“From a security engineering perspective, implementing a backdoor is never a good idea”, says Dr Shaghaghi. Even though WhatsApp adopted an end-to-end encryption model in 2016, unencrypted backups were vulnerable to government requests, third-party hacking, and disclosure by Apple or Google employees.”
Unless your messaging app offers end-to-end encryption, your private conversations may be accessed without your consent. In 2021, WhatsApp rolled out an option for users to enable end-to-end encryption of their backups.
With so many messaging platforms available on the market, Dr Shaghaghi says there are some simple steps to help safeguard a user’s privacy. Dr Shaghaghi says when you back up your messages on some of the messaging platforms, your messages are pushed to the cloud.
Apple has promoted encrypted messaging across its ecosystem and has fought off law enforcement agencies looking for records.
However, Signal is built with privacy and security as the primary motivation. WhatsApp used to keep a backup of the messages in an unencrypted format over iCloud for Apple users and Google Drive for those who used WhatsApp on Android.
To meet regulatory requirements, WhatsApp now allows users to flag a message to be reviewed by their moderators. To keep our information away from prying eyes, we rely on cryptographic algorithms to encrypt our data. In theory, if an outsider observed an encrypted conversation, they could not make sense of it, and they will need the appropriate key to decrypt it. Modern encryption algorithms have been battle-tested and shown to have no known vulnerabilities.
There is no guarantee that malicious hackers do not find out about these backdoors too and exploit them. Some messaging providers and tech companies have responded by changing the platform’s functionality. Encryption involves converting human-readable plaintext into an encoded format, and the data can only be read after decrypted,” he says.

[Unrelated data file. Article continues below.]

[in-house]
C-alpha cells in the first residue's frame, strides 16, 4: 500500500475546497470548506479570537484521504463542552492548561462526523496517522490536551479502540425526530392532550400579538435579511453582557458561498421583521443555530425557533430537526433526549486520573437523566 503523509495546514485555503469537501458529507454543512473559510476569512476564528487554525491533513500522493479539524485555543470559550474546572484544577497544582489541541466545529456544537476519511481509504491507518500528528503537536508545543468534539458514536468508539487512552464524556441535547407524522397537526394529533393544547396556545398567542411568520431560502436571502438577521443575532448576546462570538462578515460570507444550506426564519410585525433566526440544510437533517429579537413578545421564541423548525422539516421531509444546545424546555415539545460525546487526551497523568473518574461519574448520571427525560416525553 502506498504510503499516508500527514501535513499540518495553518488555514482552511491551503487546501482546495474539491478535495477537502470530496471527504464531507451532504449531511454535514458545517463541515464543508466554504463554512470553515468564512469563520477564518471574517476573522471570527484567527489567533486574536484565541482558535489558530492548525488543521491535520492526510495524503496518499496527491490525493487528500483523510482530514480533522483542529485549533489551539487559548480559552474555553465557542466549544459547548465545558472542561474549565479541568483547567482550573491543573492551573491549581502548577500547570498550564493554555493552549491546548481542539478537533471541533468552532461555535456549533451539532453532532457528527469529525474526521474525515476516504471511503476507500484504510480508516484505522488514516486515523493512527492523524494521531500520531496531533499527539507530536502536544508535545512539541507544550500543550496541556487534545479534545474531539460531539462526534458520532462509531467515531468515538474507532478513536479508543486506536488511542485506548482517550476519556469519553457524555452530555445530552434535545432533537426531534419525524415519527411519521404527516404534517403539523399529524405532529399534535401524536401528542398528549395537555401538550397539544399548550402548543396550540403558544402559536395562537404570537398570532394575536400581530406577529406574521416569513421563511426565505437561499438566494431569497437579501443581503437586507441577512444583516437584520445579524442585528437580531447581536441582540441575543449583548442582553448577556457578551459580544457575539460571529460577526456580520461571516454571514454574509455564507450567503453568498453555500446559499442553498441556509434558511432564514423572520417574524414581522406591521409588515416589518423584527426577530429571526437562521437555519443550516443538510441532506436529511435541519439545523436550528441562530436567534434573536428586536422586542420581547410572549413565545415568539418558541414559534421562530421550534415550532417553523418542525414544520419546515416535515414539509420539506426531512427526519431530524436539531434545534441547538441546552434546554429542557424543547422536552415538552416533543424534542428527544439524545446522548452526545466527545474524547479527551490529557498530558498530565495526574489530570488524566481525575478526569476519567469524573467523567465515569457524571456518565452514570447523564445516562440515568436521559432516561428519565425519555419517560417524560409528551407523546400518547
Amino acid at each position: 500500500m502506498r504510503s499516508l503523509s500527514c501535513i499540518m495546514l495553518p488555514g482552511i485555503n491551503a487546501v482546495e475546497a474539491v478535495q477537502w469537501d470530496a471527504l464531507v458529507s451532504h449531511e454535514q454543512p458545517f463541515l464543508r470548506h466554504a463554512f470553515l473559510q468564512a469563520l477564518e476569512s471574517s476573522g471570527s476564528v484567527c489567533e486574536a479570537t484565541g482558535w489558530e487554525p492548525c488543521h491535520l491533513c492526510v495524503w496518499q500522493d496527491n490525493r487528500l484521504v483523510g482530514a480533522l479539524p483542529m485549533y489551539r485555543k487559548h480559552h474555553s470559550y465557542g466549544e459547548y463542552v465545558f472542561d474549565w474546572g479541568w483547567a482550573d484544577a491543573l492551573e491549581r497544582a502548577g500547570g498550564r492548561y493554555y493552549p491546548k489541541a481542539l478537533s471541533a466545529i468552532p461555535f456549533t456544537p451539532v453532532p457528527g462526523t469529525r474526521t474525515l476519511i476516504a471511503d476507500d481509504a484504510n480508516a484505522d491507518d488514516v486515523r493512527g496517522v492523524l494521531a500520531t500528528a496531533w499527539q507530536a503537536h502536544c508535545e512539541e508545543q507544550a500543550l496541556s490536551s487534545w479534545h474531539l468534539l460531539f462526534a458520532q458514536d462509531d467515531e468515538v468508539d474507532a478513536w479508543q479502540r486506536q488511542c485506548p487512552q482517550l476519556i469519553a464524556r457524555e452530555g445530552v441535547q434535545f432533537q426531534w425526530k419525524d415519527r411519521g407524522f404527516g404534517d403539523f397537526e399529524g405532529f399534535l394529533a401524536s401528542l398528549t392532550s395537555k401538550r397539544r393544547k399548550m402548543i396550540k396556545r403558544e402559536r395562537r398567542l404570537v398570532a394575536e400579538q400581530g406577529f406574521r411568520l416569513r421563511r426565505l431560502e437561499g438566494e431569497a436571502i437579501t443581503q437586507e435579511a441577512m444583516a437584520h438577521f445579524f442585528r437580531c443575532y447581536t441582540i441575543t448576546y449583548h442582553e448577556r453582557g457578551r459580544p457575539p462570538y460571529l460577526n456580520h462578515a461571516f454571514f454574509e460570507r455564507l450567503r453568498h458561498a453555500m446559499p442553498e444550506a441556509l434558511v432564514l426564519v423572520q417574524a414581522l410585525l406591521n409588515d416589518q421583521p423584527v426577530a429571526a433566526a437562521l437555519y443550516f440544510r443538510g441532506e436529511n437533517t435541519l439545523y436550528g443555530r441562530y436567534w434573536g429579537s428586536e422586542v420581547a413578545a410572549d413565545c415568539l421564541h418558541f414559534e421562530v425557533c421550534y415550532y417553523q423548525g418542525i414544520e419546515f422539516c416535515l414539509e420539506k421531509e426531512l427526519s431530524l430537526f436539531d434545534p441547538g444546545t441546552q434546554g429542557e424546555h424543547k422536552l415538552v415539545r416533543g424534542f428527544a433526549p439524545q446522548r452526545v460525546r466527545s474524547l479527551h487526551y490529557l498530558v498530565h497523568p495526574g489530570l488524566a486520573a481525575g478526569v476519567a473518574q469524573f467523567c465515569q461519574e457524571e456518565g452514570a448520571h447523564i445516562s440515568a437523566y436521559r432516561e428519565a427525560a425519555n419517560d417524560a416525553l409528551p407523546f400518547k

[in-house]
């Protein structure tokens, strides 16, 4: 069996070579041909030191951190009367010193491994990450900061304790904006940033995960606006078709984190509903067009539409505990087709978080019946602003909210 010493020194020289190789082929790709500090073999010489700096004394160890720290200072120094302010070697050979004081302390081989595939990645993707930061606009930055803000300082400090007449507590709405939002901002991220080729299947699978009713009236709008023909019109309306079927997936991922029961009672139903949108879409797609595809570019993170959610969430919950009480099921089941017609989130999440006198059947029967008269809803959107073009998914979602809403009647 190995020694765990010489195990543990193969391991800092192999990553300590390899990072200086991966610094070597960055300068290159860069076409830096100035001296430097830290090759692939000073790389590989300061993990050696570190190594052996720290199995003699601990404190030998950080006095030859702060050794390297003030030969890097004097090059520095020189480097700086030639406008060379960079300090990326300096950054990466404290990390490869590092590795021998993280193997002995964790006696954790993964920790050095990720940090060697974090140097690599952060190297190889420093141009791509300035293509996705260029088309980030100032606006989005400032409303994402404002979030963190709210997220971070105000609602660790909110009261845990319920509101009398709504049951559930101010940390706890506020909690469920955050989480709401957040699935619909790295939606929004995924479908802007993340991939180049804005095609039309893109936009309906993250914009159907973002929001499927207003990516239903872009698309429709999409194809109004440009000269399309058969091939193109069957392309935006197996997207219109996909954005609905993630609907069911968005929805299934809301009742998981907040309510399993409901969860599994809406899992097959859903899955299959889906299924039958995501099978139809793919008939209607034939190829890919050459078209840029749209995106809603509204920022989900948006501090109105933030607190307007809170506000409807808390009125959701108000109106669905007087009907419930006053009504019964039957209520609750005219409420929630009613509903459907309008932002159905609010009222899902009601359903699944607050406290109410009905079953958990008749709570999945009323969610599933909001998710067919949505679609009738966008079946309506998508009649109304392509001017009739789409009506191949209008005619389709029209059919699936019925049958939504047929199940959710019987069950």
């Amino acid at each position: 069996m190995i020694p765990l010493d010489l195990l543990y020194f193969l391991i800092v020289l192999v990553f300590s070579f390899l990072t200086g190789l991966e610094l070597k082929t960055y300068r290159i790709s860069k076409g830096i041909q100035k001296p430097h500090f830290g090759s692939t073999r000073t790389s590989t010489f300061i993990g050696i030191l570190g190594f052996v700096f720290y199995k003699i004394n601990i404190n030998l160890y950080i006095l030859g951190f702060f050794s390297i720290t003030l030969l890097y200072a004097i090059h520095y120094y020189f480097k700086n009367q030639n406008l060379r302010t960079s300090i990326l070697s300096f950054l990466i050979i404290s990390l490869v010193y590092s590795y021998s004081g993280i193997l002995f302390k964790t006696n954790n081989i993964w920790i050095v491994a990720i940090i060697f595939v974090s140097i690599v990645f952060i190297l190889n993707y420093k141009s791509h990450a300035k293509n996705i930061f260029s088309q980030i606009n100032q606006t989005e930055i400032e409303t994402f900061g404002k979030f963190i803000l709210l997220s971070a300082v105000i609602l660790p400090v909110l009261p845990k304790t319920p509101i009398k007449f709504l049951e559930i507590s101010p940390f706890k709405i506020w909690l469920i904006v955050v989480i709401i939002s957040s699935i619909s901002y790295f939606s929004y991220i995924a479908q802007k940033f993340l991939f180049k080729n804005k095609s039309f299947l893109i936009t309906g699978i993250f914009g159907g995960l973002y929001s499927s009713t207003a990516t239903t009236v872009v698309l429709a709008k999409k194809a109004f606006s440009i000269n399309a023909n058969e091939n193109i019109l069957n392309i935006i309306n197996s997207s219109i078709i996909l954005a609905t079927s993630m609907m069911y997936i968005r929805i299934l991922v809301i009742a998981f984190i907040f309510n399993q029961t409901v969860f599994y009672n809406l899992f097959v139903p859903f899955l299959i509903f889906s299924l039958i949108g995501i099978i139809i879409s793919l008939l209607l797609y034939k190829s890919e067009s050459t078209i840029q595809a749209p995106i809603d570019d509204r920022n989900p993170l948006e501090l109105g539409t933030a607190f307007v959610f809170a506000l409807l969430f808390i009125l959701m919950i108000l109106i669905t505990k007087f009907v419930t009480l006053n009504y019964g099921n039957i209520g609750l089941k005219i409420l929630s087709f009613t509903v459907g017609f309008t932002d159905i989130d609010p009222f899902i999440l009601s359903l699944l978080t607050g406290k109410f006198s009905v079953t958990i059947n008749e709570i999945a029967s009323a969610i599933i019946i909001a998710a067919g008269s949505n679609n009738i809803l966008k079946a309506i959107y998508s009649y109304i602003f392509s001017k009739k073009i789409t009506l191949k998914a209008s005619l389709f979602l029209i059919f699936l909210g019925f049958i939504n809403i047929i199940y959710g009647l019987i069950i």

Are our messages fully secure?
When data is shared over the Internet, it often traverses a series of networks to reach its destination. Attackers commonly target endpoints and their vulnerabilities. This needs to be initiated by a user, and when a message is flagged, the few messages before it is also forwarded to WhatsApp moderators,” says Dr Shaghaghi.
There have been ongoing debates in Australia and overseas regarding this topic. However, with the apps constantly changing their security and privacy policies, are the messages still safe from being decrypted? Apps such as WhatsApp, owned by social media giant Meta (formerly Facebook), provide a level of privacy that even challenges Government agencies from accessing encrypted conversations.
When the ‘secure chat’ function is enabled, Telegram applies the MTProto protocol, an open-source and custom-developed protocol by the messaging provider. There have been strong calls by different Government organisations for these apps to include backdoors that would provide data access when authorities deem it required. While this was welcomed as a positive step forward, it should be the default for all users – not offered as an option, says Dr Shaghaghi. To implement this feature, Apple plans to implement the detection on the device and not through an encryption backdoor.
Written by: Supaporn Pholrach (Joom)